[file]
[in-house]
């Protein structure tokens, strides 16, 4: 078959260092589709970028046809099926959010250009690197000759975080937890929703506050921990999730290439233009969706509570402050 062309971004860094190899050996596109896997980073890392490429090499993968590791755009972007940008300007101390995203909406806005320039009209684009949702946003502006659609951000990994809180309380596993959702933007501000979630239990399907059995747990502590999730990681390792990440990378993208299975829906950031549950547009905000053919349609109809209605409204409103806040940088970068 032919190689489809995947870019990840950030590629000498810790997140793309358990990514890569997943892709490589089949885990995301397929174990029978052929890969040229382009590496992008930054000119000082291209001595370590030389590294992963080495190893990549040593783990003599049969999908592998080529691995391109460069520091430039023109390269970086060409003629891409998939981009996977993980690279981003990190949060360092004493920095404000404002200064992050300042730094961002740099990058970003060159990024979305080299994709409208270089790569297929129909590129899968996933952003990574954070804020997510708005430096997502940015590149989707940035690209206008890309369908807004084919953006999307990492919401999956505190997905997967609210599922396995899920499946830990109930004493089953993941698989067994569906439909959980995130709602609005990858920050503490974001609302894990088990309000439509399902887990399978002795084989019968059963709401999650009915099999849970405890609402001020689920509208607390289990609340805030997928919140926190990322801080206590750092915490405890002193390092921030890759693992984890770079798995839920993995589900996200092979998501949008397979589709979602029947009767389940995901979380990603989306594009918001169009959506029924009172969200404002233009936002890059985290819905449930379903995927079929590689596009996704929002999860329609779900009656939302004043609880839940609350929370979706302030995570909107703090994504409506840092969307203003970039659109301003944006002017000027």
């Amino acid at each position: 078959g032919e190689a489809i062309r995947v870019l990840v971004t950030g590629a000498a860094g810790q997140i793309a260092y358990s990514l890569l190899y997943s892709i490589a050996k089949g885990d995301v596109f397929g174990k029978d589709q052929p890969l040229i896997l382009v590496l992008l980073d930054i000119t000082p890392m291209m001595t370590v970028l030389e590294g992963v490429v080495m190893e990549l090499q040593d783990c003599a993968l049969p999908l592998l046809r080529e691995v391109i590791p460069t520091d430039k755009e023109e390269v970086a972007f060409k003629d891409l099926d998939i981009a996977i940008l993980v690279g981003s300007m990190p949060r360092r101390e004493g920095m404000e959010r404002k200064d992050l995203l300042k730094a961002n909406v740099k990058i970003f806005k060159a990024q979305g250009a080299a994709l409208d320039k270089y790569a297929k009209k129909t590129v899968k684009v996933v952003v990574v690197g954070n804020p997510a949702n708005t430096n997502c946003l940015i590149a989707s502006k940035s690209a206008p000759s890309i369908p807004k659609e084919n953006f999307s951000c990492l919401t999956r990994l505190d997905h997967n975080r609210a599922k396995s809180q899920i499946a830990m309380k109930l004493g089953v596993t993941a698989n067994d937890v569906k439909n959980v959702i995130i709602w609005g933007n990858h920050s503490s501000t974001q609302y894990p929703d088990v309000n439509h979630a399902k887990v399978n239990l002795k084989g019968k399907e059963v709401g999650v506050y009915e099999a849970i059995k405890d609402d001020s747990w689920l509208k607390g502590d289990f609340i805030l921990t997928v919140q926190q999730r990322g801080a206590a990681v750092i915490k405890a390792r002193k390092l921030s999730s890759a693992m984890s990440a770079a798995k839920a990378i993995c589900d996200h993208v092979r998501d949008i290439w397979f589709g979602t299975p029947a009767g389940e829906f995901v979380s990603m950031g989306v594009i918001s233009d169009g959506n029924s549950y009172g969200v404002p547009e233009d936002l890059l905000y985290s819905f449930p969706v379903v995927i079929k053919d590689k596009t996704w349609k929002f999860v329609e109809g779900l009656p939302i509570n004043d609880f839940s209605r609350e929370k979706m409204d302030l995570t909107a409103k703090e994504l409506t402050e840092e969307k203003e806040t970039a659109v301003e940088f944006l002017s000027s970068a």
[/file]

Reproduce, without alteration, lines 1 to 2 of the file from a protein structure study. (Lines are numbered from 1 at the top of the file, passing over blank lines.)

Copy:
[in-house]
């Protein structure tokens, strides 16, 4: 078959260092589709970028046809099926959010250009690197000759975080937890929703506050921990999730290439233009969706509570402050 062309971004860094190899050996596109896997980073890392490429090499993968590791755009972007940008300007101390995203909406806005320039009209684009949702946003502006659609951000990994809180309380596993959702933007501000979630239990399907059995747990502590999730990681390792990440990378993208299975829906950031549950547009905000053919349609109809209605409204409103806040940088970068 032919190689489809995947870019990840950030590629000498810790997140793309358990990514890569997943892709490589089949885990995301397929174990029978052929890969040229382009590496992008930054000119000082291209001595370590030389590294992963080495190893990549040593783990003599049969999908592998080529691995391109460069520091430039023109390269970086060409003629891409998939981009996977993980690279981003990190949060360092004493920095404000404002200064992050300042730094961002740099990058970003060159990024979305080299994709409208270089790569297929129909590129899968996933952003990574954070804020997510708005430096997502940015590149989707940035690209206008890309369908807004084919953006999307990492919401999956505190997905997967609210599922396995899920499946830990109930004493089953993941698989067994569906439909959980995130709602609005990858920050503490974001609302894990088990309000439509399902887990399978002795084989019968059963709401999650009915099999849970405890609402001020689920509208607390289990609340805030997928919140926190990322801080206590750092915490405890002193390092921030890759693992984890770079798995839920993995589900996200092979998501949008397979589709979602029947009767389940995901979380990603989306594009918001169009959506029924009172969200404002233009936002890059985290819905449930379903995927079929590689596009996704929002999860329609779900009656939302004043609880839940609350929370979706302030995570909107703090994504409506840092969307203003970039659109301003944006002017000027």